Avantree Aria Me Wireless ANC Headphones Review – Adaptive Mid-Range Noise Cancelling Headphones At A Fair Price
Avantree Aria Me
My headphone collection seems to be constantly growing with new units that find their way onto my desk. From Astro A40 headsets that let the user customize their build design to a plethora of Bluetooth headphones, I only really opt to check out headphones that offer something unique beyond just a good audio profile. Avantree reached out to me sometime last month with an invitation to demo their latest Bluetooth headset in the Aria line: the Avantree Aria Me Wireless ANC headphones. What intrigued me most about this particular headset was in just how similar it was to a headset I got my hands on last year during an Indiegogo campaign.
The design between the Avantree Aria Me and the Mu6 Space headphones that I demoed last year are strikingly similar in a lot of ways. That same creaking plastic that I wound up cracking after a couple of months of regular use on the Mu6 Space is present on Avantree's newest headphone line. I've been fairly careful with putting the headset on and off before folding it up and storing them in the included storage case between uses, but I know that all it might take is one 2 AM redeye flight to stretch them an inch too far before that inevitable plastic cracking occurs. For casual use around the house, the Aria Me has a nice weight balance that helps them sit comfortably on both ears without the same weighty feel of the Mu6 Space. The soft 'protein leather' earcups hold up fine to sweat during the hot and humid summer months while still remaining snugly in place. They're missing some of the cushioning on more premium headsets but still holds up in regular use; as a regular glasses wearer, they also don't squeeze the temples which will always be a positive in my book.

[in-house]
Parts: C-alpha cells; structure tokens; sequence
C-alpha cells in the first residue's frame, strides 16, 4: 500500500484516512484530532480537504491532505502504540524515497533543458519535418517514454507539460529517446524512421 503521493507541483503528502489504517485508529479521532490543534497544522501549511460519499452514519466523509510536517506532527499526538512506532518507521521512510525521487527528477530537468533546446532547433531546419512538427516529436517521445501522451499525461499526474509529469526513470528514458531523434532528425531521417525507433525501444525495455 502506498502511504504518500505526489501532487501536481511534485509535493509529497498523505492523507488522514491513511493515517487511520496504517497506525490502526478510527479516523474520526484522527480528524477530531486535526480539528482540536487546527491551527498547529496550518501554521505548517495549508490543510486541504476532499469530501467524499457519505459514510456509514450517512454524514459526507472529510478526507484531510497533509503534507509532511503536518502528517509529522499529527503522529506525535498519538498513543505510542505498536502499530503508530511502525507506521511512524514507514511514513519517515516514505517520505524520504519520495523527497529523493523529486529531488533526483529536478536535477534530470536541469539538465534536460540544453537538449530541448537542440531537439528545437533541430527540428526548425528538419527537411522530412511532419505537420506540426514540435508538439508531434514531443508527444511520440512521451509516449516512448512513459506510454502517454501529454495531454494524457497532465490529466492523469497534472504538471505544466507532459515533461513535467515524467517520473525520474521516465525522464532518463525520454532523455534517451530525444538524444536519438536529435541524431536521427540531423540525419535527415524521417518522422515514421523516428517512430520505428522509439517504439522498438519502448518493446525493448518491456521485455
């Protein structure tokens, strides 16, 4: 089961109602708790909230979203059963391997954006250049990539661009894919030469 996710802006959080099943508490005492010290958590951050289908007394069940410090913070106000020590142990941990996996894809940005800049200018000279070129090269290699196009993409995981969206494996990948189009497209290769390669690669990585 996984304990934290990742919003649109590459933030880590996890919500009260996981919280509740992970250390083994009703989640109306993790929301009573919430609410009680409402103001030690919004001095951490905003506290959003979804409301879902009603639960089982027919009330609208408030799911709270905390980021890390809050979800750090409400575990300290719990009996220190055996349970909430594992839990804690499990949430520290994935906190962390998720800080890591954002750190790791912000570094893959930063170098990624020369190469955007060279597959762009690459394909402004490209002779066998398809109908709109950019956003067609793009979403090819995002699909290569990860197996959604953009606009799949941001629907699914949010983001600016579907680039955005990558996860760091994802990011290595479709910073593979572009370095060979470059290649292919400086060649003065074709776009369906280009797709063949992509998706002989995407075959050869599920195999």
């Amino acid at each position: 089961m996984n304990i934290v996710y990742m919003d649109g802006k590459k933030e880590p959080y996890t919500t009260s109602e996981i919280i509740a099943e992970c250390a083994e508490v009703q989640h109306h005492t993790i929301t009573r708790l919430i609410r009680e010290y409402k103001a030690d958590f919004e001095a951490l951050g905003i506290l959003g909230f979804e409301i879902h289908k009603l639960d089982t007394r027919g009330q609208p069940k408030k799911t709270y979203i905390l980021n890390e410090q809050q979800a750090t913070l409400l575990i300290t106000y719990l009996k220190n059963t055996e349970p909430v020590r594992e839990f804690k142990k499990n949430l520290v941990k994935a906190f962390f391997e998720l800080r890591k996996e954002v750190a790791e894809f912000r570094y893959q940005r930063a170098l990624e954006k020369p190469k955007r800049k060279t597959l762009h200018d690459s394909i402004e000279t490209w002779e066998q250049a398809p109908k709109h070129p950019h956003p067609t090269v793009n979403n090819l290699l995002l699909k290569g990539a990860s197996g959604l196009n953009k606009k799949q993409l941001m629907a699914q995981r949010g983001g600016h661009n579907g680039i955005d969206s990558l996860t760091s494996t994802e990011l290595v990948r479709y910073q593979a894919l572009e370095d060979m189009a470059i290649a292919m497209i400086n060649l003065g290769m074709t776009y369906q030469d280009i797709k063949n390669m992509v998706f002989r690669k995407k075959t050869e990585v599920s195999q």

What separates the Avantree Aria Me bluetooth headphones (and the Mu6 Space that came before it) from others on the market is in the ability to customize audio levels based on the wearer's hearing. It's a scientific fact that one's hearing decreases with age despite all of the advances in modern medicine. Some of the high tones are imperceptible as people get older so having a way to dial those tones down to what you physically can hear is an interesting concept.
- Charging Holder & Headphone Stand 2-in-1
- BT Version: V4.2
- Supported profiles: HSP, HFP, A2DP, AVRCP
- Supported code: aptX hd, aptX low latency, SBC
- Operation range: Class 2, 10 meters
- Driver diameter: 40mm
- Impedance: 32 Ohm
- Frequency response: 20Hz~ 20KHz
- Up to 24hrs playtime, Rechargeable lithium battery
- Headphones net weight: 230g,
- Product size: 190 x 175 x 80mm
The Avantree Aria Me headphones feature a customizable audio compensation algorithm that's pretty straightforward to setup: listen to a series of progressive tones and rotate an on-screen dial until you can no longer hear the tones, repeating the process eight times for each ear. Once the profile is generated, it can be saved directly on the Aria Me headphones and utilized without needing the app running in the background. Once the profile is loaded onto the bluetooth headphones, any device that the user connects the Aria Me to can take advantage of the custom audio profile and can be freely toggled by holding the play/pause button for a few seconds. Without the custom profile enabled, the audio sounds a bit muddy and the lower range notes get washed out against vocals and guitar licks. Afterwards, I was open to hearing a whole new range of audio and it was like someone just dug up the original masters for what I was listening to. The instant change in clarity left me wondering if those crisper tones had been there all along and I was just getting too old to notice. If you're going to pick up a pair of the Avantree Aria Me, definitely download the companion app and 'set and forget' the audio profile.